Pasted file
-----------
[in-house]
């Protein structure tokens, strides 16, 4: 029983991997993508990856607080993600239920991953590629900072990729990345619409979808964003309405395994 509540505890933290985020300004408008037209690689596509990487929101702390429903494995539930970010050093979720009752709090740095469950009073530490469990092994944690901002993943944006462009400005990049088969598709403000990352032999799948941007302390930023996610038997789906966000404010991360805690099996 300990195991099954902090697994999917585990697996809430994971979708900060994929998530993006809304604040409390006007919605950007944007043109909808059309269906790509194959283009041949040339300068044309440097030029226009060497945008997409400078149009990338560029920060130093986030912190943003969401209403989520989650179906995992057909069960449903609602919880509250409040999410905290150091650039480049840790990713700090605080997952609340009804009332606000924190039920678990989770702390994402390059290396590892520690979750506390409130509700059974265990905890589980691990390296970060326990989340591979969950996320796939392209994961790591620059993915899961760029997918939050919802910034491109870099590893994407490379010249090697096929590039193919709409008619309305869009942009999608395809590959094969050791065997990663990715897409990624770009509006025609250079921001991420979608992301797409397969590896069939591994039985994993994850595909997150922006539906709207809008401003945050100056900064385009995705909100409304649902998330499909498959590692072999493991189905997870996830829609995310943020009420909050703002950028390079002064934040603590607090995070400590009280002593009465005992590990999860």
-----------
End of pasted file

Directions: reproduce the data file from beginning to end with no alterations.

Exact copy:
[in-house]
């Protein structure tokens, strides 16, 4: 029983991997993508990856607080993600239920991953590629900072990729990345619409979808964003309405395994 509540505890933290985020300004408008037209690689596509990487929101702390429903494995539930970010050093979720009752709090740095469950009073530490469990092994944690901002993943944006462009400005990049088969598709403000990352032999799948941007302390930023996610038997789906966000404010991360805690099996 300990195991099954902090697994999917585990697996809430994971979708900060994929998530993006809304604040409390006007919605950007944007043109909808059309269906790509194959283009041949040339300068044309440097030029226009060497945008997409400078149009990338560029920060130093986030912190943003969401209403989520989650179906995992057909069960449903609602919880509250409040999410905290150091650039480049840790990713700090605080997952609340009804009332606000924190039920678990989770702390994402390059290396590892520690979750506390409130509700059974265990905890589980691990390296970060326990989340591979969950996320796939392209994961790591620059993915899961760029997918939050919802910034491109870099590893994407490379010249090697096929590039193919709409008619309305869009942009999608395809590959094969050791065997990663990715897409990624770009509006025609250079921001991420979608992301797409397969590896069939591994039985994993994850595909997150922006539906709207809008401003945050100056900064385009995705909100409304649902998330499909498959590692072999493991189905997870996830829609995310943020009420909050703002950028390079002064934040603590607090995070400590009280002593009465005992590990999860």